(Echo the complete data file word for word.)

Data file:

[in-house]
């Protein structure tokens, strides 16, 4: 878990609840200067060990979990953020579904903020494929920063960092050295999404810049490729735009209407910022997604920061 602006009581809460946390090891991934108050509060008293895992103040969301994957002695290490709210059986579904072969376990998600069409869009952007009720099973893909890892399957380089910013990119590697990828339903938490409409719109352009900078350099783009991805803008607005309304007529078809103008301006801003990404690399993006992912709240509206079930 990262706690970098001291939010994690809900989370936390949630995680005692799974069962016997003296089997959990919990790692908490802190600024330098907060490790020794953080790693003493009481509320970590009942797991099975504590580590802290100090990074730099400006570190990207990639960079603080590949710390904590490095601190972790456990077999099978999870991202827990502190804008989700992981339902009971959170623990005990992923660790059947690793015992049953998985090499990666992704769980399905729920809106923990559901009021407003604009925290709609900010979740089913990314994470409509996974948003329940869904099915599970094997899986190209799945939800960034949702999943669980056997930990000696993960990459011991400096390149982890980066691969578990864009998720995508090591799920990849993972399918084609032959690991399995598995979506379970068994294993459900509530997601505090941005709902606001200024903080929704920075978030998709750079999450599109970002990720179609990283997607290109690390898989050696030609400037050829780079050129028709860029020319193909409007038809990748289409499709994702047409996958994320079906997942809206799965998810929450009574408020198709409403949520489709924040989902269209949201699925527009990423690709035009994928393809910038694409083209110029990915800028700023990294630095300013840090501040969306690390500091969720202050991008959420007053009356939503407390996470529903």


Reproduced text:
[in-house]
């Protein structure tokens, strides 16, 4: 878990609840200067060990979990953020579904903020494929920063960092050295999404810049490729735009209407910022997604920061 602006009581809460946390090891991934108050509060008293895992103040969301994957002695290490709210059986579904072969376990998600069409869009952007009720099973893909890892399957380089910013990119590697990828339903938490409409719109352009900078350099783009991805803008607005309304007529078809103008301006801003990404690399993006992912709240509206079930 990262706690970098001291939010994690809900989370936390949630995680005692799974069962016997003296089997959990919990790692908490802190600024330098907060490790020794953080790693003493009481509320970590009942797991099975504590580590802290100090990074730099400006570190990207990639960079603080590949710390904590490095601190972790456990077999099978999870991202827990502190804008989700992981339902009971959170623990005990992923660790059947690793015992049953998985090499990666992704769980399905729920809106923990559901009021407003604009925290709609900010979740089913990314994470409509996974948003329940869904099915599970094997899986190209799945939800960034949702999943669980056997930990000696993960990459011991400096390149982890980066691969578990864009998720995508090591799920990849993972399918084609032959690991399995598995979506379970068994294993459900509530997601505090941005709902606001200024903080929704920075978030998709750079999450599109970002990720179609990283997607290109690390898989050696030609400037050829780079050129028709860029020319193909409007038809990748289409499709994702047409996958994320079906997942809206799965998810929450009574408020198709409403949520489709924040989902269209949201699925527009990423690709035009994928393809910038694409083209110029990915800028700023990294630095300013840090501040969306690390500091969720202050991008959420007053009356939503407390996470529903």